The following is a Short Story about Bureaucracy. It was excerpted from Routing the Golf Course, by Forrest Richardson (©John Wiley & Sons, 2002) "Hello, this is Professor Glückinspell. Is this Forrest?" Professor Glückinspell had only called once before, and it was a strange time for him to call. It was considerably earlier in Hawaii. The professor said that up near the sixth hole, off to the left of the green near an outcropping of lava, he had found some plants that needed further study. This addition brought the total of protected species of plants to three at this mountainside site undergoing [...]
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The following is excerpted from Routing the Golf Course, by Forrest Richardson (©John Wiley & Sons, 2002) Programming outlines can be used to establish budgets, or they may be used to prove established budgets are right or wrong. Either way, the need to arrive at budgets, at least for a vast majority of projects, is essential. The viability of a project is determined when the budget is held up to the light and a realistic return on the investment is calculated. There are as many ways to make this comparison as there are to hit a sand shot. One of the best [...]
The following is excerpted from Routing the Golf Course, by Forrest Richardson (©John Wiley & Sons, 2002) Rhythm. Balance. Sequence. A routing plan must give careful attention to each. Without these qualities, the golf course might as well be an ordinary maze and the golfer a rat looking for cheese. The idea of rhythm, balance, and sequence was articulated by golf architect Desmond Muirhead while I was writing this book. Muirhead's distinguished career began in urban planning and migrated to golf course design, when out of necessity, he began having to solve golf course routing assignments.. Although many golf course architects are [...]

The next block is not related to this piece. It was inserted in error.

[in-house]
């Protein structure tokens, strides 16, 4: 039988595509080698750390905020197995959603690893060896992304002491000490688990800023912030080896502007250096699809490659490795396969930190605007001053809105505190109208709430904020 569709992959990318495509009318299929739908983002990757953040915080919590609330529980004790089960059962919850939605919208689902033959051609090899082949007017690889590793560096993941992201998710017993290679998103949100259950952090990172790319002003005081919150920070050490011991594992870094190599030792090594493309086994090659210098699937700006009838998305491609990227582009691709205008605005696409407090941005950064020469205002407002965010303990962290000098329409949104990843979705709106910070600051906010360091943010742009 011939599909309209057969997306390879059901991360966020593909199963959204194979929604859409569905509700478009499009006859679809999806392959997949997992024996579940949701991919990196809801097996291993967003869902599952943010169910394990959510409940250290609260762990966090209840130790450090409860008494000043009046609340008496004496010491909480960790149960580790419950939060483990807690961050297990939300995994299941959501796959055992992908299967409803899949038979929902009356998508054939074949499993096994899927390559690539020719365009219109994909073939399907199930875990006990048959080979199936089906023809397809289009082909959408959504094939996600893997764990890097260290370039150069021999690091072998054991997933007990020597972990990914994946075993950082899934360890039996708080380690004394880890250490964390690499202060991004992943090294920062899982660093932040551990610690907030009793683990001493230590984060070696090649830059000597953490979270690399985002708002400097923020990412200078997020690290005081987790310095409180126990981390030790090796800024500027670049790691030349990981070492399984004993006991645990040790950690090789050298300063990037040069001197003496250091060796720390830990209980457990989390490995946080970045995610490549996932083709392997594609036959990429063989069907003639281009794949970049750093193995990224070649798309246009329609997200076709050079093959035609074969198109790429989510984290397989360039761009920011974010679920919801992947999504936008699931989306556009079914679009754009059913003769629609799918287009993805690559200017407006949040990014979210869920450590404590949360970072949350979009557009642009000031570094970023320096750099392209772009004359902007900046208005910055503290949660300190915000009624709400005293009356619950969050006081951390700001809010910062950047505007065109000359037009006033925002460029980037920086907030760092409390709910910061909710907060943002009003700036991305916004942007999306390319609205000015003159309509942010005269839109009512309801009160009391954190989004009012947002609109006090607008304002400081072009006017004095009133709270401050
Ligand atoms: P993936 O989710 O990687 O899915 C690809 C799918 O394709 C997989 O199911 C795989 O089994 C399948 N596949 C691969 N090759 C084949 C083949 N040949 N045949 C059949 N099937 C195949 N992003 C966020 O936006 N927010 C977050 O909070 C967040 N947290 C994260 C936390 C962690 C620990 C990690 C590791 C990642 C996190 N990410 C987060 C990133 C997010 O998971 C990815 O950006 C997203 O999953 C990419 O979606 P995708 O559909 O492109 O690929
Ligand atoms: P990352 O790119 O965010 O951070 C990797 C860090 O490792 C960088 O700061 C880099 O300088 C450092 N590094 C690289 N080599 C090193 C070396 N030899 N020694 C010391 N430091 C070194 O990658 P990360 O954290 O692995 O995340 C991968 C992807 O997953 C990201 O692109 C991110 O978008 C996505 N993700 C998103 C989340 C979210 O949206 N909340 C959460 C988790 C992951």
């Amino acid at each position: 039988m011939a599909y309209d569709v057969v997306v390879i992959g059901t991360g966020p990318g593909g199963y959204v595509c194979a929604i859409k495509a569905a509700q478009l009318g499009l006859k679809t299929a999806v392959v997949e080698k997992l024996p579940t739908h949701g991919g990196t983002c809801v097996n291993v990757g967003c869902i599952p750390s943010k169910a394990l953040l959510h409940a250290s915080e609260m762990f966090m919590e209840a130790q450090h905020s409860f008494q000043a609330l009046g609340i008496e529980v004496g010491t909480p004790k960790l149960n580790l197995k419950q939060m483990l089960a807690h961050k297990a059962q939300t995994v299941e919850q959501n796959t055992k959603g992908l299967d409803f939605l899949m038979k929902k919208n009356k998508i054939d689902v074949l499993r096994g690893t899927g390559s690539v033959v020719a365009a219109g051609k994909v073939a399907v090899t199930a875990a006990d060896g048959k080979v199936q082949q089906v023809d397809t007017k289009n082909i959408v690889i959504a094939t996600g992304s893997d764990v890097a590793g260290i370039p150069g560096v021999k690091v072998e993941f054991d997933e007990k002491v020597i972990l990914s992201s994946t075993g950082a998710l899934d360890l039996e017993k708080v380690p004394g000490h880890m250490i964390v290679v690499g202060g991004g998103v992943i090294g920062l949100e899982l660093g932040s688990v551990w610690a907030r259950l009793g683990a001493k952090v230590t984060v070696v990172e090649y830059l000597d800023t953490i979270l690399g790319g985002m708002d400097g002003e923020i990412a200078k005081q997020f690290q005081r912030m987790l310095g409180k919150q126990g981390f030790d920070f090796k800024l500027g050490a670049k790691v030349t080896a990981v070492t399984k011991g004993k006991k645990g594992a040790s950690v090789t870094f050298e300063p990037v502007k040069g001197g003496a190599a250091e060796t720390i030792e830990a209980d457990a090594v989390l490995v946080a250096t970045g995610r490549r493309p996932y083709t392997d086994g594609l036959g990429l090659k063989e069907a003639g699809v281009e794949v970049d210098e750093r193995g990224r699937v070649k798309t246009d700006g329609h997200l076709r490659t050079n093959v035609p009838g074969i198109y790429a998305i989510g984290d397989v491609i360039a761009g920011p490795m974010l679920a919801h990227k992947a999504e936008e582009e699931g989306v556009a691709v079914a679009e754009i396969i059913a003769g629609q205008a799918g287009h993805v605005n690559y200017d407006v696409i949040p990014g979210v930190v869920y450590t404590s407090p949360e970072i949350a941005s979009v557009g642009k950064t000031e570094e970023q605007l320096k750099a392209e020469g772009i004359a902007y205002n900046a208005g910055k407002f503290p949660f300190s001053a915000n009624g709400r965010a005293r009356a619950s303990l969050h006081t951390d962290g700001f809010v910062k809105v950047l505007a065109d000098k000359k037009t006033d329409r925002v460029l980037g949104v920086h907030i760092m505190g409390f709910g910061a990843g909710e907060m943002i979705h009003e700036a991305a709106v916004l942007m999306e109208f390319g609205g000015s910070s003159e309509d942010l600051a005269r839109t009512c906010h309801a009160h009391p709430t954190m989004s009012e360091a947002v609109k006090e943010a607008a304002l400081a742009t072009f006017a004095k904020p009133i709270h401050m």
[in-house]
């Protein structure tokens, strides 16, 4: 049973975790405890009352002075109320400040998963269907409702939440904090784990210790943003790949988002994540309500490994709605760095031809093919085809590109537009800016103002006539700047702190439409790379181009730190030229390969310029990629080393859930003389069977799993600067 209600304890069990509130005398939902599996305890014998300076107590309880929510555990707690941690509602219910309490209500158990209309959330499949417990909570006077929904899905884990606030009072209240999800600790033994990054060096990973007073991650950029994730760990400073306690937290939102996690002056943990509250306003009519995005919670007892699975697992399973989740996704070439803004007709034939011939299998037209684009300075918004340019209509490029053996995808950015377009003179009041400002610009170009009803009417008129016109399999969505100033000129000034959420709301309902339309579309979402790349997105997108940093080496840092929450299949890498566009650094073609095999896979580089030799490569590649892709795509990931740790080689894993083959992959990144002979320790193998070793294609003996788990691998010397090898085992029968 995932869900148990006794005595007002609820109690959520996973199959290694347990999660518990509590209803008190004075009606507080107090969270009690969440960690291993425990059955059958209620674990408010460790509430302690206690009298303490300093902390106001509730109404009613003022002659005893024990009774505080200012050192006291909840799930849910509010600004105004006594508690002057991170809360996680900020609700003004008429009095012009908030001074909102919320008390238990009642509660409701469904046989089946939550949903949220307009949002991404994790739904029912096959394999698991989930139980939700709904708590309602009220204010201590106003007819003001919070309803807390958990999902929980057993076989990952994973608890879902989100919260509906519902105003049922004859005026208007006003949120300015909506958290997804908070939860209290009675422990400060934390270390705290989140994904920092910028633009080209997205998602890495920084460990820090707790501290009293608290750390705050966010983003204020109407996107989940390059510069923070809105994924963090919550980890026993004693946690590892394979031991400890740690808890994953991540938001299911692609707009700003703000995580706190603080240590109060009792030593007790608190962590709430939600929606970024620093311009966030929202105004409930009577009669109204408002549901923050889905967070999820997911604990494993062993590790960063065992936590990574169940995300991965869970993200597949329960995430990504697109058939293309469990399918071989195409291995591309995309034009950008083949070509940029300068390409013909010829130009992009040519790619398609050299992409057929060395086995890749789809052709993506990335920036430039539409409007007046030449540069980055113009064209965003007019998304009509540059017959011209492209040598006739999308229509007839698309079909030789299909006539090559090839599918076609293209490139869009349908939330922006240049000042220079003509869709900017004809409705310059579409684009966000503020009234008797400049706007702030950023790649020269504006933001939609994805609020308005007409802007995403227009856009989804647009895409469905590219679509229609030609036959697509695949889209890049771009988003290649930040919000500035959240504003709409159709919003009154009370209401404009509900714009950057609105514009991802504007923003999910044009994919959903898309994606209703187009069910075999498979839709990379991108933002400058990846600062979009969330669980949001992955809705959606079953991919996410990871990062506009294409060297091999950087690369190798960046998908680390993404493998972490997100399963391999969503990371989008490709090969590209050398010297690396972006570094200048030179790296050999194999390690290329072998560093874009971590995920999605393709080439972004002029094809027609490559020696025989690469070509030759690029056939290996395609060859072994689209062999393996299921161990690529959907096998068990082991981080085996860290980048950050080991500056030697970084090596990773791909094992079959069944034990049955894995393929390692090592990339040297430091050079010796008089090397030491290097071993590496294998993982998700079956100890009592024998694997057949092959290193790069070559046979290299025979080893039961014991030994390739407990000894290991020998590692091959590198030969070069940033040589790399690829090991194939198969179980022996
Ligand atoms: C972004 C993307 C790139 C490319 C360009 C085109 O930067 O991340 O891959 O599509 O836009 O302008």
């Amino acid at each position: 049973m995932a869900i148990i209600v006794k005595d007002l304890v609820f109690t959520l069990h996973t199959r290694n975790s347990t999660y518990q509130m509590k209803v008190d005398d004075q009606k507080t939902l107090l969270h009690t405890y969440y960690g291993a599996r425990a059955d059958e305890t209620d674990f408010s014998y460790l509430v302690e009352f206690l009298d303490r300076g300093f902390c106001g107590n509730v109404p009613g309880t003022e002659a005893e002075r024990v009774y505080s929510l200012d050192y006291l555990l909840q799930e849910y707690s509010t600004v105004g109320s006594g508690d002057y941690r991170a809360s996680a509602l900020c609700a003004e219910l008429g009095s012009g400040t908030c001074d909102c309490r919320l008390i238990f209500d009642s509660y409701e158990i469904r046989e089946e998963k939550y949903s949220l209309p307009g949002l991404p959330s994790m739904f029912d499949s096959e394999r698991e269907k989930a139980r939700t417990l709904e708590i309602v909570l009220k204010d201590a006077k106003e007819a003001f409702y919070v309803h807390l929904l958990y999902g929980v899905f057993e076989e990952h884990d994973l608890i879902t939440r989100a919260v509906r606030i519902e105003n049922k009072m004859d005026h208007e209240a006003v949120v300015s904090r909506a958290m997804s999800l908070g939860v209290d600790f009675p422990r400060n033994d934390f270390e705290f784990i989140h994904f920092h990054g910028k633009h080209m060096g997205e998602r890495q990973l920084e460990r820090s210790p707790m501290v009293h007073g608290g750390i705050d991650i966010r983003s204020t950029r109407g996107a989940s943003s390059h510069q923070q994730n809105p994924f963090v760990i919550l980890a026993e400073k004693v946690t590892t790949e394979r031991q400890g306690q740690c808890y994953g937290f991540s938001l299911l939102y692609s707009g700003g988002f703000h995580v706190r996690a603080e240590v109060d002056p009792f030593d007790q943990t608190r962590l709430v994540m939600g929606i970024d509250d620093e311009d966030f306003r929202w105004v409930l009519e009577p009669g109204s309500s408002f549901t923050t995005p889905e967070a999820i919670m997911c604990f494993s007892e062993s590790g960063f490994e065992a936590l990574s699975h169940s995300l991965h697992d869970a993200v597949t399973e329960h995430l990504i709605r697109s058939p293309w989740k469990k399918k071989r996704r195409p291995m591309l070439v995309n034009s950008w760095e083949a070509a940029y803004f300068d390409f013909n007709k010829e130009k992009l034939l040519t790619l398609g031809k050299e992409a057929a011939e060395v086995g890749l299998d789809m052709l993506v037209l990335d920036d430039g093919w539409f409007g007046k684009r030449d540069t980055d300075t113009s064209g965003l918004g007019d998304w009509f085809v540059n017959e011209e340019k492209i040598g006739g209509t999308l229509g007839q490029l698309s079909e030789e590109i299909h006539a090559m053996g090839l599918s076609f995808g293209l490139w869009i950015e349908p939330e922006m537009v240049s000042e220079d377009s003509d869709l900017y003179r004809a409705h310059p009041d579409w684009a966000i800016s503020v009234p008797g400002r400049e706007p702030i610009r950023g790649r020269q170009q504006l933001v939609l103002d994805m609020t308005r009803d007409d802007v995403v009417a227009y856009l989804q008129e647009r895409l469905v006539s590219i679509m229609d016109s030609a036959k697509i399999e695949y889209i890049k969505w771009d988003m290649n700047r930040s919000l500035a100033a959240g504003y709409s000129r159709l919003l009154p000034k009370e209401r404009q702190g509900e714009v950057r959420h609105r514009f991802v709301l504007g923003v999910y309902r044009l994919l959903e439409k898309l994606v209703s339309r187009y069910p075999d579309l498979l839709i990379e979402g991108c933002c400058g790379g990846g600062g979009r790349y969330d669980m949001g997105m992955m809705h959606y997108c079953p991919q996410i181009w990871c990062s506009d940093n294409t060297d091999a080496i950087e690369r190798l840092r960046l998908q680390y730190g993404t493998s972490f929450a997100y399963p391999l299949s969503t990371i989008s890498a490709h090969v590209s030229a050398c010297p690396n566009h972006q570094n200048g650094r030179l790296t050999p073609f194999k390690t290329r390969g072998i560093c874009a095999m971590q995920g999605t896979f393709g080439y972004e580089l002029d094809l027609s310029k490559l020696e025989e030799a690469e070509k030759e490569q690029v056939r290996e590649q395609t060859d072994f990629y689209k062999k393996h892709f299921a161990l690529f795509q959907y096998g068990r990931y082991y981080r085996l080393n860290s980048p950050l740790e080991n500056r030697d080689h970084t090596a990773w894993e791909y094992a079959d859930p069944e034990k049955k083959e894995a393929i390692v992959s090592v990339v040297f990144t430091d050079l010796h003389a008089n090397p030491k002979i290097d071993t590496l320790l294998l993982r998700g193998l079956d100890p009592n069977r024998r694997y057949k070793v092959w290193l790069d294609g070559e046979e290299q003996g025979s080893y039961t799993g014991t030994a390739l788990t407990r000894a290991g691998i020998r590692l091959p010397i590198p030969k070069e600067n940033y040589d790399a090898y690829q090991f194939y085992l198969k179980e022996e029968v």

Here I am in my backyard (c. 1970) playing at one of my early courses. The following originally appeared in Peek, a publication of Potlach Corporation When I was four my uncle "Mo" introduced me to miniature golf at a hand-crafted Hawaiian-themed course, appropriately, called "Hana-Lea" (Hawaiian for "Small Work".) There, amongst the wave-like, felt-covered fairways and the small scale thatched huts where balls would enter and then drop magically onto greens ringed with real lava rock, there were miniature lagoons, bamboo bridges and the occasional "island" to be reached via winding paths perched alongside cascading waterfalls. In the eyes of a [...]
The following is excerpted from Routing the Golf Course, by Forrest Richardson (©John Wiley & Sons, 2002) Accuracy, carry, and then length. This, according to golf architect William Flynn (among the youngest — age 19 — ever to be asked to design a golf course, as he was in 1909), is the order of importance in designing individual golf holes. It should be noted that Flynn did not say this at 19 but rather when he had a bit more experience in his later years. When you combine these ingredients into different recipes — maybe a little more accuracy here but not [...]